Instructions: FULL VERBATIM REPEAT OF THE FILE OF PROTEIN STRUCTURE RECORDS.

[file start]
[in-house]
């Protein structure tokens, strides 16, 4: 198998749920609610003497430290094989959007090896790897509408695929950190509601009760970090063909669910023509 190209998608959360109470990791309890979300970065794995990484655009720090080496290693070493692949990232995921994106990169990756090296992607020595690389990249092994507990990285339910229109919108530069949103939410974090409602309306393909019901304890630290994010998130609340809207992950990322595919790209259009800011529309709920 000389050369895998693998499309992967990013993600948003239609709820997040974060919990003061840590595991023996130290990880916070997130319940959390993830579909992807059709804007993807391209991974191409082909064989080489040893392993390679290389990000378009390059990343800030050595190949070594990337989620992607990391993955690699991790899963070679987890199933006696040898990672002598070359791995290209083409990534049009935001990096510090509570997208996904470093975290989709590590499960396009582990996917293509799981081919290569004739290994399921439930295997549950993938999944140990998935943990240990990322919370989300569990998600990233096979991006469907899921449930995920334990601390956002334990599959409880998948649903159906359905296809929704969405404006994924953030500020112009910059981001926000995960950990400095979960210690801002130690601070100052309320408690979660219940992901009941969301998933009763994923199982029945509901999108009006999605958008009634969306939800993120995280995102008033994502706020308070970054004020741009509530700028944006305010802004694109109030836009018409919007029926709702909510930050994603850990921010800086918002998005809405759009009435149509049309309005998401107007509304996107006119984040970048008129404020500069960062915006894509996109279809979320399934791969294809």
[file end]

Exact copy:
[in-house]
């Protein structure tokens, strides 16, 4: 198998749920609610003497430290094989959007090896790897509408695929950190509601009760970090063909669910023509 190209998608959360109470990791309890979300970065794995990484655009720090080496290693070493692949990232995921994106990169990756090296992607020595690389990249092994507990990285339910229109919108530069949103939410974090409602309306393909019901304890630290994010998130609340809207992950990322595919790209259009800011529309709920 000389050369895998693998499309992967990013993600948003239609709820997040974060919990003061840590595991023996130290990880916070997130319940959390993830579909992807059709804007993807391209991974191409082909064989080489040893392993390679290389990000378009390059990343800030050595190949070594990337989620992607990391993955690699991790899963070679987890199933006696040898990672002598070359791995290209083409990534049009935001990096510090509570997208996904470093975290989709590590499960396009582990996917293509799981081919290569004739290994399921439930295997549950993938999944140990998935943990240990990322919370989300569990998600990233096979991006469907899921449930995920334990601390956002334990599959409880998948649903159906359905296809929704969405404006994924953030500020112009910059981001926000995960950990400095979960210690801002130690601070100052309320408690979660219940992901009941969301998933009763994923199982029945509901999108009006999605958008009634969306939800993120995280995102008033994502706020308070970054004020741009509530700028944006305010802004694109109030836009018409919007029926709702909510930050994603850990921010800086918002998005809405759009009435149509049309309005998401107007509304996107006119984040970048008129404020500069960062915006894509996109279809979320399934791969294809």